Kirana only nodded soberly. It was—amazing. Painful, how someone could be used to death. Geneva wished she had the background in therapy to know what to say. Even her bedside manner was—that of a battlefield surgeon.

“I’m sorry. I’ll…see the Bushrangers later.”

She had no desire to see Daly, or Siri, or anyone else in the team. Geneva headed towards the stairs.

In one of the four houses the United Nations company now occupied, there was a sealed room with a reinforced, air-tight door. Geneva didn’t like having it with an actual population of people living nearby, but it was that or the clinic.

And the clinic could be broken into. Had been, three times, by [Healers] hiring low-level [Thieves] to snoop around and steal Geneva’s scalpels and other tools, looking for her ‘secret recipes’. Rather than let them walk off with something truly dangerous, Geneva had agreed to install this door.

So this house was reserved for business, entertainment—Paige’s workshop. Not with many beds in them. Just in case.

Just in case, Geneva would burn the entire house down if she thought there had been a breach. But she needed to do her research somewhere. She marched up the stairs. And on the way met another distraction.

“Geneva! Hello. Are you fed? Rested? I haven’t seen you all day. For two days, actually.”

Luan smiled on the stairs. Geneva sighed. Why did everyone greet her like that?

“It’s me, Luan. Not Okasha.”

He gave her a strange look.

“I know. That was obvious.”

She blinked a few times at him. He touched his face, turning it into a semi-permanent cross between a frown and a dour stare. Geneva hesitated.

“I don’t look like that.”

“Yes you do.”

Her mouth answered for her. Kirana and Luan jumped, but grinned as Okasha’s voice spoke. Luan nodded.

“Hi, Okasha.”

“Hi, Luan! You wouldn’t believe who’s in the harbor! I met some [Storm Sailors] who were at the battle at sea!”

“Really? What—”

“I’m working. Okasha can tell you later, during her time off. Luan, I’d love to chat. I hear the Bushrangers are back without incident. Good. I wish they’d found someone alive, I mean.”

Geneva brusquely overrode her mouth. She walked past Luan. The South African man eyed her.

“The person who died was Dev. An [Explorer]. He was in The Dyed Lands. He had a journal. Kirana thinks he might have found some interesting plants or animals.”

The [Doctor] stopped on the stairs. Luan glanced at Kirana out of the corner of his eyes. And then Geneva was striding back down to them.

“Anything useful? Plants? Animals? Even toxins? Let me see the journal.”

Kirana showed it to Geneva. The [Doctor] flipped through it.

“Can you read it?”

“Yes. There’s some notes about helpful things. For healing. Daly even brought back some of Dev’s supplies. We are looking through them—”

Geneva nearly dropped the journal. Her head snapped up.

“You have some of his equipment?”

“Yes, and—”

Don’t touch any of it! You have no idea what could be in his gear! Parasites or poisons! Where is it?

Luan and Kirana glanced at each other.

“Paige has—”

Geneva was up the stairs in a flash. She strode over to the [Engineer]’s door and began hammering on it.

“Paige! Open up! Do not open those samples without—”

The door opened at her touch. Geneva strode in and saw Paige.

She was wearing a huge suit of…well, armor. Protective gear. Treated leather with glossy resin, foul-smelling but all-encompassing. She even had a glass mask, carefully made to allow her to see without letting anything actually touch her face.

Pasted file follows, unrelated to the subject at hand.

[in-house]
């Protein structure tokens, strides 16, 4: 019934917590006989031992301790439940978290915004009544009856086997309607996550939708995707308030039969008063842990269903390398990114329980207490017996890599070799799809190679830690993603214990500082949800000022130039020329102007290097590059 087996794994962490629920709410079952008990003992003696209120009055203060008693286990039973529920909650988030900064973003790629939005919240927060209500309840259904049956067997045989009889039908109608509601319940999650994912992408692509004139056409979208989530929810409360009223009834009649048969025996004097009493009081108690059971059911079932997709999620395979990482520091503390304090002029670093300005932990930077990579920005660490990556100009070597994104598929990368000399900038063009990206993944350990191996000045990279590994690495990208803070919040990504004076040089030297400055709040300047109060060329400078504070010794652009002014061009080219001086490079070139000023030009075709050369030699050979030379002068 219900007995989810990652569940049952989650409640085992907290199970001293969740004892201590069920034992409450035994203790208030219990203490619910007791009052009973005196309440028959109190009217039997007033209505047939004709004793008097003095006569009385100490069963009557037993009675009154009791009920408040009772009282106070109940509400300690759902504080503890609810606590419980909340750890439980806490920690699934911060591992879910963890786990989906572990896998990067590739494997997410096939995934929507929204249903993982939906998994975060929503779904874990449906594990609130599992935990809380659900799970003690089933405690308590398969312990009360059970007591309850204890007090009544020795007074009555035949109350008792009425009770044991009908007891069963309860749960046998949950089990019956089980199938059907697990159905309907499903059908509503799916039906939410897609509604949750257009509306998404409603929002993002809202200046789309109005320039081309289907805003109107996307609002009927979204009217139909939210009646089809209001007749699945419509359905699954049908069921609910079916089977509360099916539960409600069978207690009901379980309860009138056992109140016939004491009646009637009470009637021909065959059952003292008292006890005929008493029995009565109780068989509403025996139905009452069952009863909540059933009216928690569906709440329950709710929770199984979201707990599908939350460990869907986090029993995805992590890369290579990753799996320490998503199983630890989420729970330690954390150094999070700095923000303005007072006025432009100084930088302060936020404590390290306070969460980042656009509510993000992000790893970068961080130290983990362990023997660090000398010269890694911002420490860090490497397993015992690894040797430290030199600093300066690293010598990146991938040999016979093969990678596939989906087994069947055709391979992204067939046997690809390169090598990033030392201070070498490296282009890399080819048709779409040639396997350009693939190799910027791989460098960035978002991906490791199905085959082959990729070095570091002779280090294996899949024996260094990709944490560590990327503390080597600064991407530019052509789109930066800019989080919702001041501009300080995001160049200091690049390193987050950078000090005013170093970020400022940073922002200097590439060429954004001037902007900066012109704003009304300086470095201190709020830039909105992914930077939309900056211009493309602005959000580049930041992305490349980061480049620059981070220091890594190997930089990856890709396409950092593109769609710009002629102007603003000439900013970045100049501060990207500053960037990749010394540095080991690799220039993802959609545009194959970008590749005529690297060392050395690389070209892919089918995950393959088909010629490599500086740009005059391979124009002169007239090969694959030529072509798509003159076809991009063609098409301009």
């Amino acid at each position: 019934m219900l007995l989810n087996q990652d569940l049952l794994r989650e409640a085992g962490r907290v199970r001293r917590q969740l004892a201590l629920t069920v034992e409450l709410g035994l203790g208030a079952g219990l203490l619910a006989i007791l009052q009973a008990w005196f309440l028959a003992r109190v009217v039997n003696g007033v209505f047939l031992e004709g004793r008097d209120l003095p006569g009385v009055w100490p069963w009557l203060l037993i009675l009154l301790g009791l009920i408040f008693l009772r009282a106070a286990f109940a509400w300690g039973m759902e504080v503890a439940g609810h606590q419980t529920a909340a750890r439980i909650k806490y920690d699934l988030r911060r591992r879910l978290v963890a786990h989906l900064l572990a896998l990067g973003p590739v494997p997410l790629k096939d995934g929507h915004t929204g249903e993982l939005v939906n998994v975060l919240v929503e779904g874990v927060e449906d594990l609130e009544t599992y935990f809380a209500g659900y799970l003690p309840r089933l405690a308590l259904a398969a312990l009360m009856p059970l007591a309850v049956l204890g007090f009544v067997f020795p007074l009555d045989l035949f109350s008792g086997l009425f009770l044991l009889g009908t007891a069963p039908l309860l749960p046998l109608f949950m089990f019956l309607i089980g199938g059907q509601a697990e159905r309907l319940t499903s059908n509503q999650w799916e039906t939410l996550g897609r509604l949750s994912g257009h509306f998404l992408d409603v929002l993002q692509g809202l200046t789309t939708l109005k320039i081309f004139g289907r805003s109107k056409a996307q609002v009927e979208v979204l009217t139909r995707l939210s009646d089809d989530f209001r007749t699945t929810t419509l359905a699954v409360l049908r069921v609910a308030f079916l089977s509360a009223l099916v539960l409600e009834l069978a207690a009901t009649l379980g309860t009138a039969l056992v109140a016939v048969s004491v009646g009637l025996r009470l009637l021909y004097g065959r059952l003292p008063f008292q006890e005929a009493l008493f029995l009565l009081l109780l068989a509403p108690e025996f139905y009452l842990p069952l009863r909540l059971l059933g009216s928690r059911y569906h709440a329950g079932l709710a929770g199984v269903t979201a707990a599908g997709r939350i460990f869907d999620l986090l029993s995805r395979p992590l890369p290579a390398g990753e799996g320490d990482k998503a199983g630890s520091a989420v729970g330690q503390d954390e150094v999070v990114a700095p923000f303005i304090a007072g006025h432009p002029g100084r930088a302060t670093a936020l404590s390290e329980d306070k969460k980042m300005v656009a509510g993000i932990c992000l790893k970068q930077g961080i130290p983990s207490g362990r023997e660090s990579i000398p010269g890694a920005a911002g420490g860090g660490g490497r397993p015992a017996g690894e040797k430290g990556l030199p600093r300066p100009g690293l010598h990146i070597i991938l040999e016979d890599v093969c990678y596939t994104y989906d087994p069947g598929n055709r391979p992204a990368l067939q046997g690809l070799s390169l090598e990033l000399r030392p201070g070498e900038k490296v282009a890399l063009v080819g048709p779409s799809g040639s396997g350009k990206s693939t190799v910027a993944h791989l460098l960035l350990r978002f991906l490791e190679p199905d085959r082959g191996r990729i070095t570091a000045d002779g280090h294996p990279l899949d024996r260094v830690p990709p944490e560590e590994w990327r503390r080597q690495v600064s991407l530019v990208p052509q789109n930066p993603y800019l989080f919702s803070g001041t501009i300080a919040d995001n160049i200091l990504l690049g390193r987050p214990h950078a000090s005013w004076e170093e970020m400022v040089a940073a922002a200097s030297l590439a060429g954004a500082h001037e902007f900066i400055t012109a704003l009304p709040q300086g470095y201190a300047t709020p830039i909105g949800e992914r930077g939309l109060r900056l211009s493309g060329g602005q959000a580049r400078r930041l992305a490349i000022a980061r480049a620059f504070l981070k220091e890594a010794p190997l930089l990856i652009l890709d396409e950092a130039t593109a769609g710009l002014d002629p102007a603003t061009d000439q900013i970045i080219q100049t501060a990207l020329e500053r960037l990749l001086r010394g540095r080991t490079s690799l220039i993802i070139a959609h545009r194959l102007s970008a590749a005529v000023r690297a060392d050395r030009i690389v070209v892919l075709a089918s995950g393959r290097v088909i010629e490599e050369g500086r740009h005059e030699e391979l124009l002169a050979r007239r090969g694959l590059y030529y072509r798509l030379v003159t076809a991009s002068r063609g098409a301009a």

“Oh.”

“Geneva.”

Paige’s voice was cool. She was investigating the contents of a satchel. Geneva saw large pots of paste, some crumbling red powder—

“You have the protective gear on.”

“Yes. And you’re in the room unprotected. Didn’t you see the sign?”

Geneva backed up. The sign on Paige’s door read, ‘DO NOT ENTER’. The [Doctor] hesitated.

“I was concerned—”

“Parasites? We had the jars frozen once they arrived. And Daly and the others kept them securely contained in bags of holding. Nothing was opened; they still want to be tested. And I’m investigating. See?”

She held up a magnifying glass. More crude glass, like the mask she wore. Paige glanced at Geneva.

“Good to see you. Hi, Okasha.”

“Hi, Paige.”

Geneva waved at Paige. Then she slapped her other hand down. She backed up.

“I’m…getting to work. Sorry about…”

“Shut the door, please. Thanks.”

The [Doctor] closed the door silently. She turned to Kirana and Luan. They were eying her.

“I’ll check Paige later. Something could still be living in the room. We’ll still sterilize—”

I put down poison and the room was secured until you opened it.

Paige shouted from inside the room. Geneva’s mouth closed. She turned.

“I’m getting to work. I need to be at the clinic tonight. I’ll talk to you later, Luan, Kirana.”

“Sure.”

The two chorused. Geneva hesitated. She disappeared into her secure laboratory, next to Paige’s. Luan studied it.

“In retrospect, it was a mistake to put their rooms together, yeah?”

“But if something gets loose, we can explode Paige’s workshop. Or if it explodes, it kills the germs.”

The [House Keeper] countered. Luan smiled crookedly. He glanced up at Geneva, and then turned to Kirana. The young Indian woman was leafing through the journal.

Is there anything Geneva can use? She’s stressing about the Yellow Rivers plague. It’s getting bad. We could use a win, Kirana.”

“I don’t know. I don’t think so. He used this…paste for his cuts. In one of the jars. I will tell Paige. But it stopped bleeding. Not cured sickness. He was sick here. See?”

She showed Luan a dated entry. He nodded, although he couldn’t read.

“Anything interesting?”

“Venoms from a…purple place. Daly will want them.”

“Tell Geneva.”